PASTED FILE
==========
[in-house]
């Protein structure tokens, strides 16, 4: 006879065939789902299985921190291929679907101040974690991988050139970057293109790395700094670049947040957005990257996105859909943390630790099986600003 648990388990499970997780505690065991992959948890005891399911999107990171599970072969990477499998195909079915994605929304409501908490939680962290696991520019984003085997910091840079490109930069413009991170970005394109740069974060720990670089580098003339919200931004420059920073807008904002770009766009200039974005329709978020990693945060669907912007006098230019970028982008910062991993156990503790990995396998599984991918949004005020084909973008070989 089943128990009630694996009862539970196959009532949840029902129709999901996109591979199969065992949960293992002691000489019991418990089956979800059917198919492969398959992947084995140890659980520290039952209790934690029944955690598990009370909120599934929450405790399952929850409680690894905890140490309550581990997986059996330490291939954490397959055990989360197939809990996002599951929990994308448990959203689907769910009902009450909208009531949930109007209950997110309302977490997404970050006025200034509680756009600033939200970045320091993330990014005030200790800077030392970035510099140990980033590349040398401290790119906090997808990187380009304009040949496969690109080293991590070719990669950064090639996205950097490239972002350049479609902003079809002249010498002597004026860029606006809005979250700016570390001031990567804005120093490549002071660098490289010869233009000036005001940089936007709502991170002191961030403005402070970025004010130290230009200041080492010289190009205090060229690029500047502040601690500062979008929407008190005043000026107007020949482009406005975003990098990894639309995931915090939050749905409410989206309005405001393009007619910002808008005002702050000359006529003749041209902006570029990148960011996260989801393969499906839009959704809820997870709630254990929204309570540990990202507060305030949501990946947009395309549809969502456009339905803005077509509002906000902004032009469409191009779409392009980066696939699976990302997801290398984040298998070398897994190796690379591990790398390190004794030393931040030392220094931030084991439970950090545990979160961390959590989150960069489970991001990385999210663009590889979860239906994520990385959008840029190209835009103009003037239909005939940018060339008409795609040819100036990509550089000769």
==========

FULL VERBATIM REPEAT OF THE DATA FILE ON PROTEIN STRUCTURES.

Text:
[in-house]
């Protein structure tokens, strides 16, 4: 006879065939789902299985921190291929679907101040974690991988050139970057293109790395700094670049947040957005990257996105859909943390630790099986600003 648990388990499970997780505690065991992959948890005891399911999107990171599970072969990477499998195909079915994605929304409501908490939680962290696991520019984003085997910091840079490109930069413009991170970005394109740069974060720990670089580098003339919200931004420059920073807008904002770009766009200039974005329709978020990693945060669907912007006098230019970028982008910062991993156990503790990995396998599984991918949004005020084909973008070989 089943128990009630694996009862539970196959009532949840029902129709999901996109591979199969065992949960293992002691000489019991418990089956979800059917198919492969398959992947084995140890659980520290039952209790934690029944955690598990009370909120599934929450405790399952929850409680690894905890140490309550581990997986059996330490291939954490397959055990989360197939809990996002599951929990994308448990959203689907769910009902009450909208009531949930109007209950997110309302977490997404970050006025200034509680756009600033939200970045320091993330990014005030200790800077030392970035510099140990980033590349040398401290790119906090997808990187380009304009040949496969690109080293991590070719990669950064090639996205950097490239972002350049479609902003079809002249010498002597004026860029606006809005979250700016570390001031990567804005120093490549002071660098490289010869233009000036005001940089936007709502991170002191961030403005402070970025004010130290230009200041080492010289190009205090060229690029500047502040601690500062979008929407008190005043000026107007020949482009406005975003990098990894639309995931915090939050749905409410989206309005405001393009007619910002808008005002702050000359006529003749041209902006570029990148960011996260989801393969499906839009959704809820997870709630254990929204309570540990990202507060305030949501990946947009395309549809969502456009339905803005077509509002906000902004032009469409191009779409392009980066696939699976990302997801290398984040298998070398897994190796690379591990790398390190004794030393931040030392220094931030084991439970950090545990979160961390959590989150960069489970991001990385999210663009590889979860239906994520990385959008840029190209835009103009003037239909005939940018060339008409795609040819100036990509550089000769």